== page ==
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The Nation: Health Minister David Clark

On Newshub Nation: Lisa Owen interviews Health Minister David Clark

Lisa Owen: It’s not an easy time to be the Health Minister. Since the Labour-led government took office, there have been revelations of mouldy, damp hospital buildings, serious staff shortages, a lack of medical resources, and increasing demand. Minister David Clark has asked an expert panel to review the entire health system, and an extra $4 billion was allocated to health in this year’s budget. Well, David Clark joins me now. Good morning, Minister.
David Clark: Morning, Lisa.
Health — it has the potential to be an absolute bottomless money pit, and a ministry performance review from December last year found that the current model for delivering health services is not fiscally sustainable. So I’m wondering — despite all your very best intentions, do you accept that there just simply will never be enough money?
With health, it is about maximising what we get for the money available ¬— making sure New Zealanders get the health services that they would expect — and that means it is timely to have a review and look at whether we could do things better and could get more out of every health dollar.
So you don’t want to just keep throwing more money at it.
Absolutely right. We want to make sure we are the best health system in the world, and we compare, actually, relatively well to many of the countries we would compare ourselves to. We have a quality health system and, in many cases, we provide care cheaper, but we’ve got to look ahead 30 years; we’ve got a growing and aging population, and we need to prepare for that.
So your current spend is about 20 per cent of Government’s budget; do you think that’s about right?
I, of course, would like to see that grow. Western countries—
What’s the sweet spot?
As countries get wealthier, they tend to spend more of their budget on health services, because health is something that’s incredibly important to everybody. Without your health, you don’t have much. So I’d expect that to gently grow over time.
Do you have a percentage in mind?
I don’t have a particular percentage.
Okay. Well, as part of your health review that you mentioned, there’s 20 DHBs that we’ve got at the moment; they’re going to come under scrutiny, obviously. How much does it cost, in total, for all their administration?
For the administration across all the DHBs, I don’t have a figure for that.
Why not?
That’s one of the things I would expect the health review to look at — what are the costs? Because at the moment, there are some inefficiencies, and I think people — clinicians, people who access health services — can see it with all the different DHBs. They duplicate planning functions. They duplicate a whole lot of functions. Unfortunately, one of the alternatives is saying, ‘Well, let’s put a cap on administration,’ which the previous government did, and one of the consequences of that is you’ve got surgeons, who are paid a phenomenal amount every hour, writing their own case notes, and so there are perverse incentives; you’ve got to optimise the settings around administration.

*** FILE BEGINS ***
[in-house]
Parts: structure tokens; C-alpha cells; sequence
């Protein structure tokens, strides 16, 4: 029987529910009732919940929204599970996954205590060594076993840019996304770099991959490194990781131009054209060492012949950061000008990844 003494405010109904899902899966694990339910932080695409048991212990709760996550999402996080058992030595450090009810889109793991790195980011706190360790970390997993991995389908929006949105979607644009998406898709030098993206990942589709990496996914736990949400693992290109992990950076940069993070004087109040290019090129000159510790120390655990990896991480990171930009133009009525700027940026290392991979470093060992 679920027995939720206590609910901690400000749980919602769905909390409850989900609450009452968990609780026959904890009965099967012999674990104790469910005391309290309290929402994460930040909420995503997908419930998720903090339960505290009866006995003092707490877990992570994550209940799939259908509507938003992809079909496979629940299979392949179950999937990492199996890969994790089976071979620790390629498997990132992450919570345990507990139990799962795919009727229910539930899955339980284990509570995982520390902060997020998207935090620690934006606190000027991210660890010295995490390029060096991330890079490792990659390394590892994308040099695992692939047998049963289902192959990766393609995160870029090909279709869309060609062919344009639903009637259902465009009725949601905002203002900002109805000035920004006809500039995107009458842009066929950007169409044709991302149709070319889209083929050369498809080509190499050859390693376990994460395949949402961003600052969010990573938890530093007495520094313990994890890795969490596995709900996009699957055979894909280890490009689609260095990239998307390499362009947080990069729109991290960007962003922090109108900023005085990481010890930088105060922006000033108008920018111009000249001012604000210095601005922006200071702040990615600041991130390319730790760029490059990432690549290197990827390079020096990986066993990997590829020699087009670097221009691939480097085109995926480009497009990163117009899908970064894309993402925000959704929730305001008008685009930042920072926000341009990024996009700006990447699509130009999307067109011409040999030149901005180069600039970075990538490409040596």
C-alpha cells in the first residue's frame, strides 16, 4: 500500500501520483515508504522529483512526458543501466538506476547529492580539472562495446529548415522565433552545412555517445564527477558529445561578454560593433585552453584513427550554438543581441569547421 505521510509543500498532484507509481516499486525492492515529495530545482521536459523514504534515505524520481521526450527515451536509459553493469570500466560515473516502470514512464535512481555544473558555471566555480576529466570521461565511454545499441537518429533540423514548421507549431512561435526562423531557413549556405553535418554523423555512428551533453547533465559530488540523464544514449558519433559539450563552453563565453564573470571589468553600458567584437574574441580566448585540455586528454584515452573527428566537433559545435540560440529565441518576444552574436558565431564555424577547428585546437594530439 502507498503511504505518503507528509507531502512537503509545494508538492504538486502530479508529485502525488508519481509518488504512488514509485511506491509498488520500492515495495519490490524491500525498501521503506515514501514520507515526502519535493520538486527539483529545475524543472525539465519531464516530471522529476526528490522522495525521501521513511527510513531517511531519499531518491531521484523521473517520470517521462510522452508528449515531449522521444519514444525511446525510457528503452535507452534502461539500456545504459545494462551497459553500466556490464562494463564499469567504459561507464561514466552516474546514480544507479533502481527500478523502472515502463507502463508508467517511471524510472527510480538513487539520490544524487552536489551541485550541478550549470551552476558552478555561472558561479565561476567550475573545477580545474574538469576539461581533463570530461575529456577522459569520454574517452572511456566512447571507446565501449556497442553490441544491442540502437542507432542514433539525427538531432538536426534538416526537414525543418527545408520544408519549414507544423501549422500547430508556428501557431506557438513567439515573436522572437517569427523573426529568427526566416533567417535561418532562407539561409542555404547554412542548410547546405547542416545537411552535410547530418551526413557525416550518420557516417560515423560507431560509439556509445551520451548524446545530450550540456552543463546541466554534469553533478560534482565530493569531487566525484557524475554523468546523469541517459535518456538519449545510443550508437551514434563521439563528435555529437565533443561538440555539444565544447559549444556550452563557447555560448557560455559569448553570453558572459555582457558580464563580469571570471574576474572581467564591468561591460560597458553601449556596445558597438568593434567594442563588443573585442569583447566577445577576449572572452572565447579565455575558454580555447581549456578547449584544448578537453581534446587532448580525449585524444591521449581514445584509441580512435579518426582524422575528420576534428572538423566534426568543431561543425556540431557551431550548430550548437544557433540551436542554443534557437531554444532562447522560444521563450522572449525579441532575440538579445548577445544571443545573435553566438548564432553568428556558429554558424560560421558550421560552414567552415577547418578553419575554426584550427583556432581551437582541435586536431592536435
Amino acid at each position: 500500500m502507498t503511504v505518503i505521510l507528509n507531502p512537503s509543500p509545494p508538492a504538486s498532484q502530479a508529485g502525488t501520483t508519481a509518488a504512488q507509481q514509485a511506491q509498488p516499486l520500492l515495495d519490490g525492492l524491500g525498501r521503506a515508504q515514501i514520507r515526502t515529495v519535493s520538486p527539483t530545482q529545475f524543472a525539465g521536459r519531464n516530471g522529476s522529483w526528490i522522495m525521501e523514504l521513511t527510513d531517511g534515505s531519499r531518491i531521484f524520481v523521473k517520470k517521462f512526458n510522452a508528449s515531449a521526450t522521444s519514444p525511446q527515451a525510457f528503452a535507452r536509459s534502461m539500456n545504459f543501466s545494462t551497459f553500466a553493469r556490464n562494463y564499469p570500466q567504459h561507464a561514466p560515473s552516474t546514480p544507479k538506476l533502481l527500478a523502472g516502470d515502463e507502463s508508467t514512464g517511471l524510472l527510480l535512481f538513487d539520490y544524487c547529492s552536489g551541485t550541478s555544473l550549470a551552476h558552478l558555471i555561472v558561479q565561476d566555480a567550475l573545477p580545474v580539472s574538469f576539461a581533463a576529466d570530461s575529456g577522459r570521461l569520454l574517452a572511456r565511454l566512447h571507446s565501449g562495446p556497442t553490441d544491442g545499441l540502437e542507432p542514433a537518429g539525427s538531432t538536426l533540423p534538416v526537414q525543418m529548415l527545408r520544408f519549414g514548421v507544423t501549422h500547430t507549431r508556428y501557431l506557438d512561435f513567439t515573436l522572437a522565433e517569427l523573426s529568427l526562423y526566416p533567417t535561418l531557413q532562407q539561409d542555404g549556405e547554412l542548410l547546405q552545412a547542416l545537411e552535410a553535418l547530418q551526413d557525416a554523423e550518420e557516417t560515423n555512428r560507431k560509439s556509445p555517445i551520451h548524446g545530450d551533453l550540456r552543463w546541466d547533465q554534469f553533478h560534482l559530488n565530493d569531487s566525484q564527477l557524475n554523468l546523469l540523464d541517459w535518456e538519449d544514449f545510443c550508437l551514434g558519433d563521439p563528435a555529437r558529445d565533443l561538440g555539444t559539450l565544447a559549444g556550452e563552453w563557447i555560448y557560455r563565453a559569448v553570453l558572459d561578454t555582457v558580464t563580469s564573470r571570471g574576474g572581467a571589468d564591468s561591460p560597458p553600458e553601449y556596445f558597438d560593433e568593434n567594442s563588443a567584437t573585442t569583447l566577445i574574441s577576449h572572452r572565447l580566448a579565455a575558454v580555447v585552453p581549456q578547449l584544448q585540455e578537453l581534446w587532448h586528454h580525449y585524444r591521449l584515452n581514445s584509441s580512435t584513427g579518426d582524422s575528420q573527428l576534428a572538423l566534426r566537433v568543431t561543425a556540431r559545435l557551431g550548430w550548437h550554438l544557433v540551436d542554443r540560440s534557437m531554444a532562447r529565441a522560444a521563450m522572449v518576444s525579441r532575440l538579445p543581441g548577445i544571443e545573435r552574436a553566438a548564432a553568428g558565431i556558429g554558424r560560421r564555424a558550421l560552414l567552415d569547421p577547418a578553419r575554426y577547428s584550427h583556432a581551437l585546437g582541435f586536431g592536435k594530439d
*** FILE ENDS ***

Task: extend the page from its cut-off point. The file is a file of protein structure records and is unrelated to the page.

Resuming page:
Do you not think it’s bizarre that there is no single figure for administration across these 20 DHBs?
It’s the kind of thing I would like to better understand, and that’s part of what I would hope would come out of the review.
What’s your gut feeling? Have you got too many of them? What would be the optimum?
I think that the whole system settings are something that need to be reviewed — whether we actually have DHBs; how do we put more focus on primary care?
So you haven’t ruled out getting rid of them altogether.
I have not ruled that out — not ruled it in, not ruled it out. That’s how fundamental I want this health review to be. I want to look at all of the settings.
You’ve got DHBs billing each other for services. You know, if a patient comes to them, then they charge it back to the other one. It all seems very complicated. Your gut feeling — should you get rid of them?
My gut feeling is that we need to have a good, hard look at it. It is, until now, the best system anybody could think of, and, as I say, we do compare well to other countries, so part of having a detailed review is not throwing the baby out with the bathwater — trying to preserve the best of what we’ve got but looking to the future with that aging, growing demographic, more diabetes, more cancer, and other expensive conditions to treat.
One of your top priorities that you have identified is addressing health inequalities for particularly Maori and Pasifika. How bad do you think those inequalities are?
Well, they’re growing. I had a Pharmac report come across my desk not long ago that showed, in the last five years, a significant growth in the inability of Maori and Pasifika to access the medicines they need. So it’s growing all the time, and that’s something that I think we need to turn around. We’ve seen rheumatic fever bounce back last year — up to 160 new cases in the past year, up from 141 the year before — so we’ve got to keep a lid on these things. These are things that shouldn’t exist in New Zealand in the way that they do now. We should have a first-world health system. We need good housing and so on to make sure that we are improving the quality of life for everybody, not just those who are well-off.
Given that you have said that that inequality is something that you simply can’t accept, I’m trying to understand your decisions. I understand that you are doing a review of Whanau Ora, but given the seriousness of the problem and the emphasis that you have put on it, how can you justify no cash injection for Whanau Ora and no new targeted funding for Pasifika?
Well, Whanau Ora sits outside my mandate.
But it crosses over into primary health.
Whanau Ora is having a fundamental review to make sure that the money is getting to where it’s supposed to be getting to. In terms of primary care, we’re taking steps in the interim; one of the big Budget initiatives was to make sure 540,000 more people with a Community Services Card could access cheaper doctors’ visits so that people can get the care early in community.